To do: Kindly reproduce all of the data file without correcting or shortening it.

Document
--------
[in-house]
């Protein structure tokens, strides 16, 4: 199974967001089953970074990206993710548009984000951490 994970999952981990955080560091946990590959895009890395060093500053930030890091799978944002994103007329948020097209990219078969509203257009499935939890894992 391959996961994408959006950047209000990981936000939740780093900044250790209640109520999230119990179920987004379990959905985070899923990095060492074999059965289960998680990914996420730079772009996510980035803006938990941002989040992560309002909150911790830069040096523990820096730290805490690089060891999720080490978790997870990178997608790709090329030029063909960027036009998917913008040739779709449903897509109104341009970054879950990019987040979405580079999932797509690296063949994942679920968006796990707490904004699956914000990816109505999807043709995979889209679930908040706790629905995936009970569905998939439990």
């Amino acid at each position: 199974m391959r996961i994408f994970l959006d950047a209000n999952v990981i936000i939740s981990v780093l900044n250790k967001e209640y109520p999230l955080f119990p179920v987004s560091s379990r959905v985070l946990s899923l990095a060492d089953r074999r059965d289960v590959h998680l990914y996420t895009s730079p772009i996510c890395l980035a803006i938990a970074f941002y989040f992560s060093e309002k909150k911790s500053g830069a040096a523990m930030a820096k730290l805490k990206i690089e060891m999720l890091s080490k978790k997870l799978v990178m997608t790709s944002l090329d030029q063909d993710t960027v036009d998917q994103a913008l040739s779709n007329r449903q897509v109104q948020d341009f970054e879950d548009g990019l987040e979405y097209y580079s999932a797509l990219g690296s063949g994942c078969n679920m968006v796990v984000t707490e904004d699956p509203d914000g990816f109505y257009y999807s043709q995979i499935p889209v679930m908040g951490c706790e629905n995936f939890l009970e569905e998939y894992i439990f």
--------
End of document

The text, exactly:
[in-house]
């Protein structure tokens, strides 16, 4: 199974967001089953970074990206993710548009984000951490 994970999952981990955080560091946990590959895009890395060093500053930030890091799978944002994103007329948020097209990219078969509203257009499935939890894992 391959996961994408959006950047209000990981936000939740780093900044250790209640109520999230119990179920987004379990959905985070899923990095060492074999059965289960998680990914996420730079772009996510980035803006938990941002989040992560309002909150911790830069040096523990820096730290805490690089060891999720080490978790997870990178997608790709090329030029063909960027036009998917913008040739779709449903897509109104341009970054879950990019987040979405580079999932797509690296063949994942679920968006796990707490904004699956914000990816109505999807043709995979889209679930908040706790629905995936009970569905998939439990």
């Amino acid at each position: 199974m391959r996961i994408f994970l959006d950047a209000n999952v990981i936000i939740s981990v780093l900044n250790k967001e209640y109520p999230l955080f119990p179920v987004s560091s379990r959905v985070l946990s899923l990095a060492d089953r074999r059965d289960v590959h998680l990914y996420t895009s730079p772009i996510c890395l980035a803006i938990a970074f941002y989040f992560s060093e309002k909150k911790s500053g830069a040096a523990m930030a820096k730290l805490k990206i690089e060891m999720l890091s080490k978790k997870l799978v990178m997608t790709s944002l090329d030029q063909d993710t960027v036009d998917q994103a913008l040739s779709n007329r449903q897509v109104q948020d341009f970054e879950d548009g990019l987040e979405y097209y580079s999932a797509l990219g690296s063949g994942c078969n679920m968006v796990v984000t707490e904004d699956p509203d914000g990816f109505y257009y999807s043709q995979i499935p889209v679930m908040g951490c706790e629905n995936f939890l009970e569905e998939y894992i439990f």